What are the "3 systems" we always refer to?

  The Three Systems

We know we throw around a bit of medical lingo when we talk about stress and how R3SET helps manage it. In light of that, today we are going to talk about the three systems we continually reference, how they work individually, and how they work together. We’re also going to break down homeostasis and allostasis, the end goal of stress management in the body. We’ll try not to get too Biology 101 on you, but if we do, we promise to be the fun professor. 

 

The Nervous System

It is composed of tons of neurons, or nerve cells, that transmit signals all over the body. There are two main parts of the nervous system – the central nervous system, which consists of the brain and spinal cord; and the peripheral nervous system, which is mostly nerves that connect the central nervous system to the rest of the body. In a nutshell, the nervous system carries messages from one area of the body to the other and back again controlling the body's functions. Just like there are many ways we as humans communicate: in person, on the phone, via text, and so on, the nervous system also communicates a lot of different ways.
 
Now honestly, breaking down all of the functions, what’s, and how’s of the nervous system would take a long while, so right now, we are going to focus on how it works to manage stress. There are two branches of the nervous system: the sympathetic and the parasympathetic nervous system. The sympathetic activates the "fight or flight" response, which are all the feelings that happen when a stressful situation occurs and the body puts out its own personal Bat-Signal. Neurotransmitters and hormones are what activate this response – your heart starts racing, you start to get anxious, maybe you even break out in a sweat.
 
So, now you are mildly freaking out and your parasympathetic nervous system kicks in to try to get you into homeostasis, or balance. The parasympathetic nervous system counteracts the sympathetic nervous system, releasing neurotransmitters that induce a more relaxed state, lowering the heart rate, blood pressure, and those jitters you were feeling. In fact, you probably heard of this being called the "relaxation response.” That is the activation of the parasympathetic system, counteracting the sympathetic system. In short, it’s the stress whisperer.

 

Pro Tip: One of the best ways to get on the fast-track to the relaxation response is by doing some focused breathing and using aromatherapy. It can calm you quickly and start bringing you into homeostasis.

 

The Endocrine System

This system includes all of the bodily organs that produce hormones. It regulates this like tissue function, metabolism, growth, development, and also affects mood. Like the nervous system, the endocrine system also uses signals to make things happen (see why they get along so well?). The endocrine system secretes hormones, complex chemicals that are released into the bloodstream where they go swimming to specific tissues to elicit a response. For instance, the hormone testosterone can put you in the mood for amore, oxytocin can make you feel so good you think you’re in love, and cortisol tells your body it’s stressed (sorry, they can’t all be desirable).  Since we brought up cortisol, let’s move into how the endocrine system is involved in this whole stress mess.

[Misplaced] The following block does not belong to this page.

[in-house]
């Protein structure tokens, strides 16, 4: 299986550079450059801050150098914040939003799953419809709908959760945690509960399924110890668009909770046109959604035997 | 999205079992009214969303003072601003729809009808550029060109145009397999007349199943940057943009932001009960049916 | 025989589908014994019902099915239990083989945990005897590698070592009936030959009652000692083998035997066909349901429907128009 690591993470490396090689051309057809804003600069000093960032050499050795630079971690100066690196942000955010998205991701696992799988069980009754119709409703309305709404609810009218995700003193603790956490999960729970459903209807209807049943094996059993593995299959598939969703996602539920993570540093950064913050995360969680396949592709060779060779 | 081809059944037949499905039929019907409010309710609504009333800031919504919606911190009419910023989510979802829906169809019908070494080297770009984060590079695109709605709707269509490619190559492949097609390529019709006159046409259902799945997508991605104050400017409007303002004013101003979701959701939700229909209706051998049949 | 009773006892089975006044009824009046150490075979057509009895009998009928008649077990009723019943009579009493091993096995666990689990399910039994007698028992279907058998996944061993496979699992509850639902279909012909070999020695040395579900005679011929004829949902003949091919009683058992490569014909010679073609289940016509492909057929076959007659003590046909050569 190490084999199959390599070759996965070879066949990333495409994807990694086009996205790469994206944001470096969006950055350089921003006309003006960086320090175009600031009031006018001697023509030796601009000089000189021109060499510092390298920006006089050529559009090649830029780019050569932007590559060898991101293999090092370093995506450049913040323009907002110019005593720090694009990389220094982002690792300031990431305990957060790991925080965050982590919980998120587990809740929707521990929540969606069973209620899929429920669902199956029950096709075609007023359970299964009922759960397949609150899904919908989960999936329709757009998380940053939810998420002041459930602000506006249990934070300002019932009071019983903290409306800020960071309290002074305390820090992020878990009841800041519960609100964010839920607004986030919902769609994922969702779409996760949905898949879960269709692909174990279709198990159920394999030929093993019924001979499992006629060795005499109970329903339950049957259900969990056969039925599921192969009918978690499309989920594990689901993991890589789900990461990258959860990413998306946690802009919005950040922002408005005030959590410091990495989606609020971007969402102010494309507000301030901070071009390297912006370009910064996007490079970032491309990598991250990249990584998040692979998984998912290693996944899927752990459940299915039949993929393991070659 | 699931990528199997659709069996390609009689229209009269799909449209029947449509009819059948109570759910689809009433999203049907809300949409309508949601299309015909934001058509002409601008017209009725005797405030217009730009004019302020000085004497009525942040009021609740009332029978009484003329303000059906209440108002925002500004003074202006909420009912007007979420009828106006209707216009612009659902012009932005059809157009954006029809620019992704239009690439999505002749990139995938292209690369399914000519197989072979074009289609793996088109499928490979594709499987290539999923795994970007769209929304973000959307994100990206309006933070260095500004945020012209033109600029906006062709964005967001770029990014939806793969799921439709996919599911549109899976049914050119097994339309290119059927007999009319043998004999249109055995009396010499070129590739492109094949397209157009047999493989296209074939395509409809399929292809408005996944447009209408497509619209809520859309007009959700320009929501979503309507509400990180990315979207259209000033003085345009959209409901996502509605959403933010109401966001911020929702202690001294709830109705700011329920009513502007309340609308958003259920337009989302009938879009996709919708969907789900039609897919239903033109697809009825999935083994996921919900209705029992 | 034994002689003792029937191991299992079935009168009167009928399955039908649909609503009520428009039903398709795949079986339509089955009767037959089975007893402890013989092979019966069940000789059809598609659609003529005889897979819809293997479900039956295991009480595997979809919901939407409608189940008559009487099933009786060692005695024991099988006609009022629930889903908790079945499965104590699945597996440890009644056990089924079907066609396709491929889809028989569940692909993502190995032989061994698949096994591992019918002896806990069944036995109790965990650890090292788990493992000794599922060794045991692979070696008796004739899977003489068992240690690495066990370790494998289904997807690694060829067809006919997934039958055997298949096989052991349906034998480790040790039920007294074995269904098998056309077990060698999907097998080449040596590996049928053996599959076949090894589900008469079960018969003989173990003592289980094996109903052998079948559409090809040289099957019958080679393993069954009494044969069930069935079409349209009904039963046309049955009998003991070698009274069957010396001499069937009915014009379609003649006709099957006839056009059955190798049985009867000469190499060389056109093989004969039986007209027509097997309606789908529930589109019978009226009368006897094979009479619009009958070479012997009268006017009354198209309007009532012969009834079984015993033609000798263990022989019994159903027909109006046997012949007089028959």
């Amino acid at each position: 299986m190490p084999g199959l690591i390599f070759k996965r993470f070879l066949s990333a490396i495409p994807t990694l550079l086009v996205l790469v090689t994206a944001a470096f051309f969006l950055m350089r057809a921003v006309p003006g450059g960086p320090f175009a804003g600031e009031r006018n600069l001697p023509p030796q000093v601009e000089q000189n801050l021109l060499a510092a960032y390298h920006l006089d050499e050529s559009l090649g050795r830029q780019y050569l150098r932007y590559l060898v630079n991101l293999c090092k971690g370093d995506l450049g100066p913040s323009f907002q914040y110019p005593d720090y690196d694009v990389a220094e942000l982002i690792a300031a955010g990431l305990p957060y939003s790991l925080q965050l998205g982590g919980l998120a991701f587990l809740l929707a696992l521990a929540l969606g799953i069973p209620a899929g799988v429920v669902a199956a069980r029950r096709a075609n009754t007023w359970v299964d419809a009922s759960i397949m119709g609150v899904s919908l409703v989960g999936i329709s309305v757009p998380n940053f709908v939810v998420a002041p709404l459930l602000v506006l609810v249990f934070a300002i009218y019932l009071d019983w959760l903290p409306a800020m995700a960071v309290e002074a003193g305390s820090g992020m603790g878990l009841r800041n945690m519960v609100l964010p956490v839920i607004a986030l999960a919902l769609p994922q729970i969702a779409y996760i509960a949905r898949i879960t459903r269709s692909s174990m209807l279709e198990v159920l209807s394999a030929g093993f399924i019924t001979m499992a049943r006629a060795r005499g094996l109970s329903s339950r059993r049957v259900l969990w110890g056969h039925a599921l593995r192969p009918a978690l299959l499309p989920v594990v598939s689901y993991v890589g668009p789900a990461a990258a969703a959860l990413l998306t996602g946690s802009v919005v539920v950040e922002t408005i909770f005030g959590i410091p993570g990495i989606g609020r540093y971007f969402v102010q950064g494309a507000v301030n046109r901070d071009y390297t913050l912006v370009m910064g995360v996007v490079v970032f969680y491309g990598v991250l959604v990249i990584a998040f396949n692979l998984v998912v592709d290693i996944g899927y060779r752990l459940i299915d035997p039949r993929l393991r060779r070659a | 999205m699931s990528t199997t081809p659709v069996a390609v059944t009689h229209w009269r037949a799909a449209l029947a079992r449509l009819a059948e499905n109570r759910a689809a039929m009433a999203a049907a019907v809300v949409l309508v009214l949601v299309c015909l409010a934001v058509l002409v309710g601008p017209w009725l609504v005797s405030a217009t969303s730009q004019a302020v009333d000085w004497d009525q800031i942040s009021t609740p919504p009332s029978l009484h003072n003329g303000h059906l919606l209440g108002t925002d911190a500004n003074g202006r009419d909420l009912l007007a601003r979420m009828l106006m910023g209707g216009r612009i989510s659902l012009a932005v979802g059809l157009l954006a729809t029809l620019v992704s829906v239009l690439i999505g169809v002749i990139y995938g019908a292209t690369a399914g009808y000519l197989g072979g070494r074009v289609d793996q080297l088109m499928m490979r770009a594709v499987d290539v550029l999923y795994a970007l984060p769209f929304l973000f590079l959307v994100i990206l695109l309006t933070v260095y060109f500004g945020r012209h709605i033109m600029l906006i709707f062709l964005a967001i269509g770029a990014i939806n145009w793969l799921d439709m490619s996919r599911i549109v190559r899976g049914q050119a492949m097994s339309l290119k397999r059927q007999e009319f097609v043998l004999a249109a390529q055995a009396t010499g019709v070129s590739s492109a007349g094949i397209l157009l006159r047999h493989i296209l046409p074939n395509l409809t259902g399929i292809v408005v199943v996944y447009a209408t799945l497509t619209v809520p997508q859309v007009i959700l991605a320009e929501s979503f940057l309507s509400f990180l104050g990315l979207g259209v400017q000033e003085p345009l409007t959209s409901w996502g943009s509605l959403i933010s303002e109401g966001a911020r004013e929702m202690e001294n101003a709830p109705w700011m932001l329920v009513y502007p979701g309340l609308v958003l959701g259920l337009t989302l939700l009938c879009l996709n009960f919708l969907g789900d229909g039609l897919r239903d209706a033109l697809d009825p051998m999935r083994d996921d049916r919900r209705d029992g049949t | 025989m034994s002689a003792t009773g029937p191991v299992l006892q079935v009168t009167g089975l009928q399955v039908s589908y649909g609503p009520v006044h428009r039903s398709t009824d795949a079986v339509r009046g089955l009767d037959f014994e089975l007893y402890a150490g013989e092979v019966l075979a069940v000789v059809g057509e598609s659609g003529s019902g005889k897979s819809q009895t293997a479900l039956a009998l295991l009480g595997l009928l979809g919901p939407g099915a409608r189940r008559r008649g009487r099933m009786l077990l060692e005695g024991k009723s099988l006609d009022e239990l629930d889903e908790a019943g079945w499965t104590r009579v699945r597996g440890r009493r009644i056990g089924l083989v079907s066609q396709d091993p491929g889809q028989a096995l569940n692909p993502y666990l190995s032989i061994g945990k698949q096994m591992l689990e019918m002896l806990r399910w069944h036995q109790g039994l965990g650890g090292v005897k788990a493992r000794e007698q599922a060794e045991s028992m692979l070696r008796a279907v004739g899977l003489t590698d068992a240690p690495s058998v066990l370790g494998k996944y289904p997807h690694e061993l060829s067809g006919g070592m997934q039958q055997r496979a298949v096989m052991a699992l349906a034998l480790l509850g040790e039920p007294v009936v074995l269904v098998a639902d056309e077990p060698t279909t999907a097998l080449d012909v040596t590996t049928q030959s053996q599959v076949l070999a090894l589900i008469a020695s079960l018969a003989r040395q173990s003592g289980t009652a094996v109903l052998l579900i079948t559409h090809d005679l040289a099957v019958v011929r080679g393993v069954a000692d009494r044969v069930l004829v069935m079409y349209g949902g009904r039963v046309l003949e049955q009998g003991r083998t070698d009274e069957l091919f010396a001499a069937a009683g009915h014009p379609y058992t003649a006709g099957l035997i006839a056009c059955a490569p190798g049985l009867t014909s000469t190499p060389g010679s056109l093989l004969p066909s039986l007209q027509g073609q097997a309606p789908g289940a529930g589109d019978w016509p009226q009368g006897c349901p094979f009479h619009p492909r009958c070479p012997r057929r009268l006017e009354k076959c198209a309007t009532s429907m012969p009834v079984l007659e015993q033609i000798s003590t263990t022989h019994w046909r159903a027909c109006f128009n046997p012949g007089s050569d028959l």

When the nervous system activates its stress response, the news travels to the endocrine system. The endocrine system then secretes a boost of cortisol into the bloodstream. It’s important to note that cortisol is waltzing through your body all day, but when stressed, the body gets an extra dose in one big jolt, and that’s not necessarily a good thing. 
 

The Immune System

The immune system is an intricate web of cells and proteins that defend the body against infection. The main parts include antibodies, white cells, the lymphatic system, the complement system, the spleen, the thymus, and bone marrow. One of the really cool things about this system is it has a very unique sort of research library within it. It keeps a record of every single microbe, a fancy word for germ, it has ever conquered, so if it shows up again it can snuff it out fast.
 
So let’s move on to the stress connection. Once the endocrine system lets the cortisol out, it suppresses the immune system and causes inflammation. Those killer cells that go out and execute microbes and other nasties are slowed down by cortisol and then there’s also a decrease in white blood cell production which are what help fight off infection. In essence, it turns your former sturdy citadel into a straw shack just waiting for a Big Bad Wolf to huff and puff it down. Also, long-term, chronic inflammation can lead to very serious diseases among other things. 
 

Allostasis – What it is and How R3SET Gets You There

Now that we’ve covered how each system works, let’s do a little stress response recap. It all begins in the sympathetic nervous system activating the stress response, and while the parasympathetic tries to smooth things out, the endocrine system gets the memo and releases cortisol into the body. Then the immune system hears about the stress from the cortisol and it gets inflamed, lowering immunity. Eventually, all three systems rebalance, which is known as allostasis. 

 

R3SET targets all three systems involved in the stress response to help your body reach allostasis faster. By supporting all three systems with the key ingredients found in Calm and Unwind, all systems are supported and the result is a synergistic effect that promotes allostasis, which in turn reduces stress, cortisol production, and preserves immunity. Using minimal, high-quality ingredients, our supplements don't overtax the system and instead help it manage stress efficiently and pleasantly. And bonus, they look and smell pretty too!

 

 

 

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